What’s the best technique for scanning film on the Epson Perfection flatbed film scanner?
Mmm, mhmm, yes. That’s a good question. That’s what I wanted to find out. So I set out to compare 5 different scanning techniques on my Epson Perfection V750 Pro scanner. The techniques were:
1. Using the good old Epson film tray
2. Dry mount to a piece of ground glass
3. Fluid Mount with the Epson fluid mount station
4. Fluid Mount directly to the scanner glass
5. Inverted Fluid Mount using the Betterscanning.com Variable Height Mounting Station
Listed above is just about every technique I could think of for scanning film on a flatbed film scanner. And by the way, I know, dedicated film scanners are better than flatbed film scanners. But I can’t scan such a wide variety of formats on a dedicated film scanner. Unless it’s a Hasselblad Flextight film scanner. But if I had the kind of scratch for one of those, I wouldn’t be photographing buildings every week, you know what I’m saying?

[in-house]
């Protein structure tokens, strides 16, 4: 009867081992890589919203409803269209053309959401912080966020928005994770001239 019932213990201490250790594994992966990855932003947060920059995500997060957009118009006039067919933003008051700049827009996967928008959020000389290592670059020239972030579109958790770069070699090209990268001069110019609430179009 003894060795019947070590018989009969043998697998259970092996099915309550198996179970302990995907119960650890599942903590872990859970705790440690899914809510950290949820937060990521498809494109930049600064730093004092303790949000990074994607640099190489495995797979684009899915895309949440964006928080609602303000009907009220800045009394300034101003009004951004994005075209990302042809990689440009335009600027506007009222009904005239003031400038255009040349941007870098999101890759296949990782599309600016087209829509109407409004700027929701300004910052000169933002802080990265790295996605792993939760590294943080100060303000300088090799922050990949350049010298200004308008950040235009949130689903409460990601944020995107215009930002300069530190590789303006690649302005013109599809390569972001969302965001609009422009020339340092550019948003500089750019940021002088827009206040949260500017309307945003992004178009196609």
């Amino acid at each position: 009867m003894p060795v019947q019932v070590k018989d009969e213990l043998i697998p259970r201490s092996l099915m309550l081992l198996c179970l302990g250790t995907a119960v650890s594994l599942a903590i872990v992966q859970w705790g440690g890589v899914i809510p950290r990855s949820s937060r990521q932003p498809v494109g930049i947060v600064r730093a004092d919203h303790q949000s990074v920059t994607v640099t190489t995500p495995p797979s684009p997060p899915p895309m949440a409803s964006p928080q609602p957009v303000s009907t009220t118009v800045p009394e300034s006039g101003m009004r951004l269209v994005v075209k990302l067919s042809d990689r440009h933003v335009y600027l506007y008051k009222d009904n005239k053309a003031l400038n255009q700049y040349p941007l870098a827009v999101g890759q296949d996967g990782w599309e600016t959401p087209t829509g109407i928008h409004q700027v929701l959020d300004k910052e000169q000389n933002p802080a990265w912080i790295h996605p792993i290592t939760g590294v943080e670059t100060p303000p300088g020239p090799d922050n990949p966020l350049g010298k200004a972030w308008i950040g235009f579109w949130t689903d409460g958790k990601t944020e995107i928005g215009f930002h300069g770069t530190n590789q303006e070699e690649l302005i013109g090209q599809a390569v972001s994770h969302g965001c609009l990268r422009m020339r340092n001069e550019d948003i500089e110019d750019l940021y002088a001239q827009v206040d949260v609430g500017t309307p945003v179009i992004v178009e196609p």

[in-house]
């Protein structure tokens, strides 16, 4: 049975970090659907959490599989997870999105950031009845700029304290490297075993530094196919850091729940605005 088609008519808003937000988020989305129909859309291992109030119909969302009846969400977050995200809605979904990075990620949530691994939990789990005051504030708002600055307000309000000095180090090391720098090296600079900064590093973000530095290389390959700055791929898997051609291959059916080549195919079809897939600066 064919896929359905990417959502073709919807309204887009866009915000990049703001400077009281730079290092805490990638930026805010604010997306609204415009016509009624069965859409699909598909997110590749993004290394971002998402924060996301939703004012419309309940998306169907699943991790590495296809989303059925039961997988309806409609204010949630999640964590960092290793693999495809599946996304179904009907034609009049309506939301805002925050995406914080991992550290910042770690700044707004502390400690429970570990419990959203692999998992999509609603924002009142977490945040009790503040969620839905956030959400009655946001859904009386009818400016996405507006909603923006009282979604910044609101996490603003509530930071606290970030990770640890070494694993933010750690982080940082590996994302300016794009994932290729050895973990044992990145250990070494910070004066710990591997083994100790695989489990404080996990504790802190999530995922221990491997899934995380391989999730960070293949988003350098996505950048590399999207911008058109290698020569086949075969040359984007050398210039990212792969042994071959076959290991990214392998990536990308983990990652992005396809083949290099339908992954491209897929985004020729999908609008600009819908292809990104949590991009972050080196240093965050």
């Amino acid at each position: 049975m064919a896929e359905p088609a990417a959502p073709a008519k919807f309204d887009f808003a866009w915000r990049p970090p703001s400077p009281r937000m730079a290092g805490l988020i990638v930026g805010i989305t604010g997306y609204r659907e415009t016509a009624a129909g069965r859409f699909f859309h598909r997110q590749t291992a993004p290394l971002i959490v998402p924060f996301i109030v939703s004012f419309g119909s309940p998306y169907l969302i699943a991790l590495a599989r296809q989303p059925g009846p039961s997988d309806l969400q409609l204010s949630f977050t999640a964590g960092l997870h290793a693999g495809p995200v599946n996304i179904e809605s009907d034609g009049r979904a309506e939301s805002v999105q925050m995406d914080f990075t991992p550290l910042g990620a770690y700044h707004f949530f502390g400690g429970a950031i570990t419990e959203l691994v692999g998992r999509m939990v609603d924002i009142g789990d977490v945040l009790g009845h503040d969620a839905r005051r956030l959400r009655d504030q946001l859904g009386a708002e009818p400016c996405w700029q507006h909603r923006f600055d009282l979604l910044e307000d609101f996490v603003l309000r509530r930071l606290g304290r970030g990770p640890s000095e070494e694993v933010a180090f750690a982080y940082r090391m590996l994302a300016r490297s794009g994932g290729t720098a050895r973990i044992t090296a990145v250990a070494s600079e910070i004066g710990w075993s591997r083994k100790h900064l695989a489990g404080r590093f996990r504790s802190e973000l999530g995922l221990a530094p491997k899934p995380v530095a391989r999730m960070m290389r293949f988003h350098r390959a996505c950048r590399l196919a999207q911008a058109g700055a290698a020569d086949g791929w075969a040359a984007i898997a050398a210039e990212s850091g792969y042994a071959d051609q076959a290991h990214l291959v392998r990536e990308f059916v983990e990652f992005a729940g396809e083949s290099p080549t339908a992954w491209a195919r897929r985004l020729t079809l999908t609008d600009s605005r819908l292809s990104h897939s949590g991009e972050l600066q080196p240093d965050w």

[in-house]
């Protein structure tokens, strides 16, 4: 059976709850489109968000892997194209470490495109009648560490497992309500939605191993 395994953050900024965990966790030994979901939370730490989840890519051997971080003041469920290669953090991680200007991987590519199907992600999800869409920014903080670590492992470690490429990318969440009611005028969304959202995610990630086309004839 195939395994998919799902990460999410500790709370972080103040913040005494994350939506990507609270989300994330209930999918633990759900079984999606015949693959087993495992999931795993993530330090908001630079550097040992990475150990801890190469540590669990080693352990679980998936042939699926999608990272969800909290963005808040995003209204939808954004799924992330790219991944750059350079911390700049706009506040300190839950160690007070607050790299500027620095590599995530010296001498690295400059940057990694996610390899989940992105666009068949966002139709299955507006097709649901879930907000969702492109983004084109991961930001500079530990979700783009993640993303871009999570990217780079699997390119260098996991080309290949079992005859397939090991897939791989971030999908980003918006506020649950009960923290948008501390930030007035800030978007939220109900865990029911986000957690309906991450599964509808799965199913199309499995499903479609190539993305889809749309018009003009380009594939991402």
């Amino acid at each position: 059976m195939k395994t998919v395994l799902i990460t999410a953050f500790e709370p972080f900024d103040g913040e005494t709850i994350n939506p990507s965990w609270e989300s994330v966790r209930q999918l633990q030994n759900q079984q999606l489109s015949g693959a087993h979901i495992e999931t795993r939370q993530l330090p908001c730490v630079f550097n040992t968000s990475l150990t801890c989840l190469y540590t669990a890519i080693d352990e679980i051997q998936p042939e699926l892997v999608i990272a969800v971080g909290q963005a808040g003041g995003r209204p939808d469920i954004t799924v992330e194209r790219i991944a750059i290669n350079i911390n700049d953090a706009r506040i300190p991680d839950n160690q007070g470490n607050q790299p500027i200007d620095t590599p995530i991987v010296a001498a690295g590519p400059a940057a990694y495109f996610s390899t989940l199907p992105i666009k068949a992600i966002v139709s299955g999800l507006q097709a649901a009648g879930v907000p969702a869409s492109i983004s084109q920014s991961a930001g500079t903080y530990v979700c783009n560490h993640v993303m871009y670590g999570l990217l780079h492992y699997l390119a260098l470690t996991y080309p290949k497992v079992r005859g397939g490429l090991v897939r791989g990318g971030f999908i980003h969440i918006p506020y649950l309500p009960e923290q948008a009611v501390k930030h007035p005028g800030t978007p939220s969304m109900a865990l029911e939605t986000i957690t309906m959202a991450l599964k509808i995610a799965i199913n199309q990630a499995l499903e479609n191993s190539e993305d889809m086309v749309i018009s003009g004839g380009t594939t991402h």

The Epson may never be up to competing with a drum scanner, but seeing as how I’m not going to drum scan every ones of my negatives (again, wouldn’t be photographing buildings every week…) I figured we might as well find out what technique would squeeze out the highest quality file.
In doing this comparison, I of course looked at sharpness, but I also compared things like grain, chromatic aberrations, and dynamic range.
And you’re never going to believe what I found out!
That’s a lie. You’ll believe it. It’s not a big surprise. But okay, enjoy the video and thanks for watching!